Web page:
I mean, Will didn't even think to call the kids' school for five days after he started growing new children (precipitating an awkward and surprisingly easily resolved visit from one of the kids' teachers): "I've been a little busy, Ed!" he explains.

Yep, it's that sort of movie. I laughed more here than I did in Holmes & Watson, that's for sure.

But while accidentally fun in a dumb sort of way, Replicas is deeply troublesome, too. The fact that it feints toward a morally complex film and then quickly sprints into wildly implausible action-adventure mode makes it easy to forget that the road to the movie's (vaguely happy) ending is paved by ethically dubious decisions and broken commandments. If you go into this flick hoping against hope to take home a life lesson or two, all of 'em would be terrible. (The violence and language is problematic, too.)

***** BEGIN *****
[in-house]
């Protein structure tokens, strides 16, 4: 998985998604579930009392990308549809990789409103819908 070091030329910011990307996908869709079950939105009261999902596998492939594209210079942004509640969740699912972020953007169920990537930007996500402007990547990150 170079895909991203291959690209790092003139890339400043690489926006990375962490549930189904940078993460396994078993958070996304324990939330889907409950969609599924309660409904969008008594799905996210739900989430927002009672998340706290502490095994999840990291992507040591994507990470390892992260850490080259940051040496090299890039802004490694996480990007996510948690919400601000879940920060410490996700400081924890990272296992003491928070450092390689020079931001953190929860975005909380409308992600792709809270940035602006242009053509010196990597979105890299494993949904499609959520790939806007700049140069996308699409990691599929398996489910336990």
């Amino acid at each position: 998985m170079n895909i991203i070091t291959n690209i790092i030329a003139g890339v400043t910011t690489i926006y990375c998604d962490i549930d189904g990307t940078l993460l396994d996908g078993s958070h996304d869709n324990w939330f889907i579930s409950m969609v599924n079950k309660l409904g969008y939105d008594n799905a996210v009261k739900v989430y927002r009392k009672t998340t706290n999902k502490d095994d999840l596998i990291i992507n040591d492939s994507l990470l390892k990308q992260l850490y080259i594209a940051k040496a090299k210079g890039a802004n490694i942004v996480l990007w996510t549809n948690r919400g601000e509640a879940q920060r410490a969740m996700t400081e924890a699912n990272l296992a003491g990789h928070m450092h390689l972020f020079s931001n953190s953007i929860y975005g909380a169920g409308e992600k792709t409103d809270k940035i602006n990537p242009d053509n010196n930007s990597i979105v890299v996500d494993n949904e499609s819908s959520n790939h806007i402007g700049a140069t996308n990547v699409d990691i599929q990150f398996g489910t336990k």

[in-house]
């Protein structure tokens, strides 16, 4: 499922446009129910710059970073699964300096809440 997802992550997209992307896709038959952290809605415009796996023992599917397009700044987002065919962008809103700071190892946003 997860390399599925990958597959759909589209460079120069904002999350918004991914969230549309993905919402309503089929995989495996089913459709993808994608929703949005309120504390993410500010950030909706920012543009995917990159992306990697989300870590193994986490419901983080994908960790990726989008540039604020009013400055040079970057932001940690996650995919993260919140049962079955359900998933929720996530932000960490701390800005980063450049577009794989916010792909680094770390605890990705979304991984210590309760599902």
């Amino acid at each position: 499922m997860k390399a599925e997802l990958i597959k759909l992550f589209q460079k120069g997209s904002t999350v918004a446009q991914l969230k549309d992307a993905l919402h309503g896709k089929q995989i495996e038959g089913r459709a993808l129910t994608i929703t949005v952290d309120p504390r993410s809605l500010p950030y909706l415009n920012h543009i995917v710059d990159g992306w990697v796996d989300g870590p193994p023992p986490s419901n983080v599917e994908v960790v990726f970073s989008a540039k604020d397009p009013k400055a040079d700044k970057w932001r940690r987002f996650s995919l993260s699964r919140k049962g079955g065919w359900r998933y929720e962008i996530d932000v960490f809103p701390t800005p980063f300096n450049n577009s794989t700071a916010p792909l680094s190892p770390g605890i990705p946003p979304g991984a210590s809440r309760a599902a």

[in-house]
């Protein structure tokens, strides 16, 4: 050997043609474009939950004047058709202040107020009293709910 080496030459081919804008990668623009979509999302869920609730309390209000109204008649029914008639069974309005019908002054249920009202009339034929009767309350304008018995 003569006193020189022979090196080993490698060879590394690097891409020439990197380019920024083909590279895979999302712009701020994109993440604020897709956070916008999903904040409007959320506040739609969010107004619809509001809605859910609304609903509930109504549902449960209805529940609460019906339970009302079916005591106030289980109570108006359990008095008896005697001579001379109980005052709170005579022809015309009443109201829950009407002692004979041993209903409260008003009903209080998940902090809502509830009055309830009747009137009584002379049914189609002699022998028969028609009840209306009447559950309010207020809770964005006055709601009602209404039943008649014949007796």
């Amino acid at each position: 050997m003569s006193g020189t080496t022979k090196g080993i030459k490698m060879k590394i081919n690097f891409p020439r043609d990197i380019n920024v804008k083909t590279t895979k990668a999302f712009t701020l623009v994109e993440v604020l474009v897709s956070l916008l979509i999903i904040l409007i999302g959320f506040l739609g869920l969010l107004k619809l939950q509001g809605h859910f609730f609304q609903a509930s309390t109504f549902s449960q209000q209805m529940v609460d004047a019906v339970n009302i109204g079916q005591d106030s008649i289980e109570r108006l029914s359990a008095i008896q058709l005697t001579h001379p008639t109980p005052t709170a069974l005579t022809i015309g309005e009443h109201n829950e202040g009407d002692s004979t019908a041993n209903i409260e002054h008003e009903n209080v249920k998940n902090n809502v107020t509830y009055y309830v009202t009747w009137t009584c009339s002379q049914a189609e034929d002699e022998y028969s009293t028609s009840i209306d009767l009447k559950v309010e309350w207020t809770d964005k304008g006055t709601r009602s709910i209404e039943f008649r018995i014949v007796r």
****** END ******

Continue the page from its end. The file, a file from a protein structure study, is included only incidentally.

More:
Replicas, like most movies these days, seems open to launching a sequel. But this is one movie I'd rather not see replicated anytime soon.

Pro-social Content

Objectionable Content

Summary Advisory

Plot Summary

Christian Beliefs

Other Belief Systems

Authority Roles

Profanity/Violence

Kissing/Sex/Homosexuality

Discussion Topics

Additional Comments/Notes

Episode Reviews

Credits

Rating

Readability Age Range

Author

Cast

Keanu Reeves as Will Foster; Alice Eve as Mona; Thomas Middleditch as Ed; John Ortiz as Jones; ; Emily Alyn Lind as Sophie; Emjay Anthony as Matt; Aria Leabu as Zoe

Director

Distributor

Entertainment Studios Motion Pictures

Network

Performance

Record Label

Platform

Publisher

In Theaters

January 11, 2019

On Video

April 16, 2019

Year Published

Awards

Reviewer

Paul Asay

Content Caution

Kids
Teens
Adults